The summit of the Association of South-East Asian nations or ASEAN (which includes Indonesia, Malaysia, Philippines, Singapore, Vietnam, Laos, Myanmar, Brunei, Cambodia and Thailand) was originally scheduled for December of last year in Chiang Mai, but had to be postponed because of Thailand’s political crisis. Now it is set for 27 February-1 March in Hua Hin, Prachubkirikan province, some 200 kilometres from Bangkok, where the Thai king has a summer residence.
“The ASEAN Summit is a priority for the government,” Mr Abhisit said. “Every Thai should benefit from it. [. . .] It is a good opportunity as well as a challenge” in “building up the ASEAN community.”
“The summit will be the first test to show that Thailand is back to normal and ready to participate in the activities of ASEAN nations,” said Surin Pitsuwan, a former member of the Democrat Party and ASEAN’s current secretary general.
The summit “is the first meeting after the world economic crisis,” he said during a meeting with Thai Foreign Minister Kasit Pirom.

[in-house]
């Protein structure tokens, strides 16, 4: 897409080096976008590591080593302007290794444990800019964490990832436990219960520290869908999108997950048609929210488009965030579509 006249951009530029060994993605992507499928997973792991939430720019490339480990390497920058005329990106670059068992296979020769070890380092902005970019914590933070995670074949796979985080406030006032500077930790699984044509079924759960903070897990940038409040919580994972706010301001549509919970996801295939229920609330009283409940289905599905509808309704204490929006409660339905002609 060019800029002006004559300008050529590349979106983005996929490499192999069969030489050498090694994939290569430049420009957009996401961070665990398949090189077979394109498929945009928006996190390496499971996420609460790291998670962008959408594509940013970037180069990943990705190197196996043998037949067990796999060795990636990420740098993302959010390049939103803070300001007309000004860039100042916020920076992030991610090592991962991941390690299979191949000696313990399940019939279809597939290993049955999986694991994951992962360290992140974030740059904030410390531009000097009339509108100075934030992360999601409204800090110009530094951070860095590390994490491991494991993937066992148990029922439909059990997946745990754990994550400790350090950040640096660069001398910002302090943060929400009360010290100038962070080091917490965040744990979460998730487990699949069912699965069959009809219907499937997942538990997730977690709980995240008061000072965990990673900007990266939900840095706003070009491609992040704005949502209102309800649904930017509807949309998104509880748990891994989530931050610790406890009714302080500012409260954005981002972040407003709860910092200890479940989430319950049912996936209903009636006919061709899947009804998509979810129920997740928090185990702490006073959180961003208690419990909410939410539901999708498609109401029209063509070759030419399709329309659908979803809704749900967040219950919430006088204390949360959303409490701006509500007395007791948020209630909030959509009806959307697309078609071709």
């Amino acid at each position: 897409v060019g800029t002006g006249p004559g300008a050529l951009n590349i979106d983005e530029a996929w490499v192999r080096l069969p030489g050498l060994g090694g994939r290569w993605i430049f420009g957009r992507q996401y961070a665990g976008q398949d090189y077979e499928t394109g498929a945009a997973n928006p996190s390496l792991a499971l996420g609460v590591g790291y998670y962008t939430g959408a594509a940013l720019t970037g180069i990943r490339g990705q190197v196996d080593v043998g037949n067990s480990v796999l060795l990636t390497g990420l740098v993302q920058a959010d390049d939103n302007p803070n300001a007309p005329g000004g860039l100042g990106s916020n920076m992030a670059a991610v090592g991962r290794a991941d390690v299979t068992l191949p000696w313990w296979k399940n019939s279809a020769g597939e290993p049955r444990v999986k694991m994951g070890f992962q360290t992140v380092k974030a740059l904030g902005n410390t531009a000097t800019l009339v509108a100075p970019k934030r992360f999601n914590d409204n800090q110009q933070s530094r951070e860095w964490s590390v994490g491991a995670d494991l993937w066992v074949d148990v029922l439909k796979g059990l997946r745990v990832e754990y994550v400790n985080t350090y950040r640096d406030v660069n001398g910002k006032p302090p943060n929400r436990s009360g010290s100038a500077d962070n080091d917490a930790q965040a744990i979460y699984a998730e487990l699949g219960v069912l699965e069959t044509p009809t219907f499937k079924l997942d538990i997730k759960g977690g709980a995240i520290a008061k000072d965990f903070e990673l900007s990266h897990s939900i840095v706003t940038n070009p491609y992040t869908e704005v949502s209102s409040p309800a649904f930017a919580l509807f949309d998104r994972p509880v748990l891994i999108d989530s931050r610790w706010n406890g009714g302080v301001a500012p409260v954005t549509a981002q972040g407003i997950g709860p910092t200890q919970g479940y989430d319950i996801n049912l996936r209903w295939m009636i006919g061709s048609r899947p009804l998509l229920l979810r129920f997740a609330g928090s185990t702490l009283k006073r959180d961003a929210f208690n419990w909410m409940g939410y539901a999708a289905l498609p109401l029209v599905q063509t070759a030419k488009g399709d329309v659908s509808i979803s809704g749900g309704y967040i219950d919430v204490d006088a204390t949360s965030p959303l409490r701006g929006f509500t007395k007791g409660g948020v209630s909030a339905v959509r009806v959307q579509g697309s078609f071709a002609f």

It will “draw interest from people all over the world.” They will be able to see “how ASEAN will come up with possible solutions to the crisis.”
The ASEAN secretary dismissed criticism levelled at Thailand’s foreign minister because of the leading role he played in the People Alliances for Democracy during the country’s political crisis.
“I am confident,” Mr Surin said instead, that through “co-operation among ASEAN member states the ASEAN community will be strengthened.”
The upcoming summit will have three main points on the agenda, namely how to put into practice the ASEAN Charter, how to revive the organisation by increasing citizen participation; and how to increase development and improve stability through greater co-operation.
This is the second time Thailand is host to an ASEAN summit; the first time was in 1995.
The last ASEAN summit was held in Singapore in 2007.